Tony Grist (poliphilo) wrote,
Tony Grist

Identify With That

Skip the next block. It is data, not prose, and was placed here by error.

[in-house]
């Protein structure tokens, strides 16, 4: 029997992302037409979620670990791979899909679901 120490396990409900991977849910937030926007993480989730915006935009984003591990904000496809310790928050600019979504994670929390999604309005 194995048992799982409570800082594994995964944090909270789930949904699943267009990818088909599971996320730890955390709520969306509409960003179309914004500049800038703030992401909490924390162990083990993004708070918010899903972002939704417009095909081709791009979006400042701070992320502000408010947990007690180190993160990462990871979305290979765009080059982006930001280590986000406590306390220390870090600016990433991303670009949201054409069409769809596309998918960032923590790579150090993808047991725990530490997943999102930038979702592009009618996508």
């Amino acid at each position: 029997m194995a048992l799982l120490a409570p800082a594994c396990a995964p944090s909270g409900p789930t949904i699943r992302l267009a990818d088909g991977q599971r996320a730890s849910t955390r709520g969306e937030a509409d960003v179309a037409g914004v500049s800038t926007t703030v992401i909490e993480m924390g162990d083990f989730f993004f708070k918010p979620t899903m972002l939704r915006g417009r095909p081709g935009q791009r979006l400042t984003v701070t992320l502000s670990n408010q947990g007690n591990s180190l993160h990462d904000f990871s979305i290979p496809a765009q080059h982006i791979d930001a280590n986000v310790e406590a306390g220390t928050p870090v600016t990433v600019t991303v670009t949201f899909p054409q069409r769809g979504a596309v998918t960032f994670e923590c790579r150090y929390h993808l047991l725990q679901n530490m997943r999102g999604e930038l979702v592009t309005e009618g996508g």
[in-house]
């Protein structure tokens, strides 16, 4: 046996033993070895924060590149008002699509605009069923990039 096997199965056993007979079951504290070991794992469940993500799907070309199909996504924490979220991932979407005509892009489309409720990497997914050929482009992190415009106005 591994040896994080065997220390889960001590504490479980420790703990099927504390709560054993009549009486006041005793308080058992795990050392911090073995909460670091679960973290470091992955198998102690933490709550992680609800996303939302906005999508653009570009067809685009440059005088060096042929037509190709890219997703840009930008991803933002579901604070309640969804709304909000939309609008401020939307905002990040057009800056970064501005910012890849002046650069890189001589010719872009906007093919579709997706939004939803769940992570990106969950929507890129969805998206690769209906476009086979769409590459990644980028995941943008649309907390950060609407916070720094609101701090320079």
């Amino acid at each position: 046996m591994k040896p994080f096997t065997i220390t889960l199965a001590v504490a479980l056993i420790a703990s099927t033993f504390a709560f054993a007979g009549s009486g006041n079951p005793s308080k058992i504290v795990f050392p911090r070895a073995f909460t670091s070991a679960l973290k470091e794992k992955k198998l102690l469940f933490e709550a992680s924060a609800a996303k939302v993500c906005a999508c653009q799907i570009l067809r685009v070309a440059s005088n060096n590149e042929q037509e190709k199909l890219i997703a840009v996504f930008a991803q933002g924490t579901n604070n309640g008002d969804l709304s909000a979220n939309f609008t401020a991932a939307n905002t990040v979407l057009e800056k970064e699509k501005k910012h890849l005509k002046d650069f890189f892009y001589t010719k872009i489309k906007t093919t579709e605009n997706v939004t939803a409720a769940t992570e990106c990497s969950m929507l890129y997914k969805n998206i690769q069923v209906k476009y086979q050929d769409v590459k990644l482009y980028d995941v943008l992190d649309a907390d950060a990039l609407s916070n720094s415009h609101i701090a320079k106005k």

One of the things I like about Wells is that- even when he's writing a pot-boiler like Dr Moreau- his conscience won't allow him to indulge in conventional heroics.  Our narrator and guide Prendick (an oddly phallic name- think Nobcrock or Pickdrong ) is a man chiefly concerned with saving his own skin.  He is disgusted by Moreau's set up, but he doesn't do anything about it. He's not a bad man, exactly, but neither is he a good man- and certainly not brave. He doesn't lead a revolution of the beastmen against their oppressors- as we might expect a hero to do- but mucks along with the bosses, as casually brutal and cowardly as any sidekick.  Where the average Crusoe would make a good job of building himself a raft, Prendick cobbles one together a mile inland and has it fall to pieces when he attempts to drag it to the sea. He also burns down the compound by accident. He's not only a schmuck but a klutz. Wells refuses to flatter us by offering us big-chinned, manly avatars in which to explore his worlds. Humankind is a bit rubbish- that's his recurring theme, his recurring grief- and he never says "present company excepted". 
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